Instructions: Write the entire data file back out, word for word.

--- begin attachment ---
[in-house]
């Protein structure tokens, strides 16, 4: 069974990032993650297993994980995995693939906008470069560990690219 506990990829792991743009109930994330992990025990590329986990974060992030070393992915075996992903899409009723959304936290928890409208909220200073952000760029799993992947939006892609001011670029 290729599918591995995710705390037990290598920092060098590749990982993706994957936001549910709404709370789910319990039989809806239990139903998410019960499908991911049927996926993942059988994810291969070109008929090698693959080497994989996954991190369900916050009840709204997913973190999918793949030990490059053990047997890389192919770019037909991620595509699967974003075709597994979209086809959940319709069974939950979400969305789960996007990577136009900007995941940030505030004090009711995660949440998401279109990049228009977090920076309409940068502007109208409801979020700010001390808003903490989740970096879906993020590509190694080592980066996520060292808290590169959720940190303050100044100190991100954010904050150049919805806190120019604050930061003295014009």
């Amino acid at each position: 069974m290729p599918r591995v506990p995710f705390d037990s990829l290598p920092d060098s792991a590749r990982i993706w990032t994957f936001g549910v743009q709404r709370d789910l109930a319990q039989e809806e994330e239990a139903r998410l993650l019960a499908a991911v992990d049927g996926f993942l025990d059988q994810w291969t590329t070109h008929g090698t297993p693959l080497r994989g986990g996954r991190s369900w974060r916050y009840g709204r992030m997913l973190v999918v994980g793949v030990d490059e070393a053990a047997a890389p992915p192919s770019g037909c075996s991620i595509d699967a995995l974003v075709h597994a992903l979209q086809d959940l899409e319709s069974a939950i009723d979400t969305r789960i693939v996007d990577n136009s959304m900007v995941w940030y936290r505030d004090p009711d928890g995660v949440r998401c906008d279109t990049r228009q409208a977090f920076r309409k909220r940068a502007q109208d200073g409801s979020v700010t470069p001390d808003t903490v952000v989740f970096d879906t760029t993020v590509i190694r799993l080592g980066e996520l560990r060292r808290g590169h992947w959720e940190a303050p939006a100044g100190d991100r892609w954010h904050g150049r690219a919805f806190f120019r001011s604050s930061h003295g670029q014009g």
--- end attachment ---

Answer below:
[in-house]
């Protein structure tokens, strides 16, 4: 069974990032993650297993994980995995693939906008470069560990690219 506990990829792991743009109930994330992990025990590329986990974060992030070393992915075996992903899409009723959304936290928890409208909220200073952000760029799993992947939006892609001011670029 290729599918591995995710705390037990290598920092060098590749990982993706994957936001549910709404709370789910319990039989809806239990139903998410019960499908991911049927996926993942059988994810291969070109008929090698693959080497994989996954991190369900916050009840709204997913973190999918793949030990490059053990047997890389192919770019037909991620595509699967974003075709597994979209086809959940319709069974939950979400969305789960996007990577136009900007995941940030505030004090009711995660949440998401279109990049228009977090920076309409940068502007109208409801979020700010001390808003903490989740970096879906993020590509190694080592980066996520060292808290590169959720940190303050100044100190991100954010904050150049919805806190120019604050930061003295014009």
């Amino acid at each position: 069974m290729p599918r591995v506990p995710f705390d037990s990829l290598p920092d060098s792991a590749r990982i993706w990032t994957f936001g549910v743009q709404r709370d789910l109930a319990q039989e809806e994330e239990a139903r998410l993650l019960a499908a991911v992990d049927g996926f993942l025990d059988q994810w291969t590329t070109h008929g090698t297993p693959l080497r994989g986990g996954r991190s369900w974060r916050y009840g709204r992030m997913l973190v999918v994980g793949v030990d490059e070393a053990a047997a890389p992915p192919s770019g037909c075996s991620i595509d699967a995995l974003v075709h597994a992903l979209q086809d959940l899409e319709s069974a939950i009723d979400t969305r789960i693939v996007d990577n136009s959304m900007v995941w940030y936290r505030d004090p009711d928890g995660v949440r998401c906008d279109t990049r228009q409208a977090f920076r309409k909220r940068a502007q109208d200073g409801s979020v700010t470069p001390d808003t903490v952000v989740f970096d879906t760029t993020v590509i190694r799993l080592g980066e996520l560990r060292r808290g590169h992947w959720e940190a303050p939006a100044g100190d991100r892609w954010h904050g150049r690219a919805f806190f120019r001011s604050s930061h003295g670029q014009g």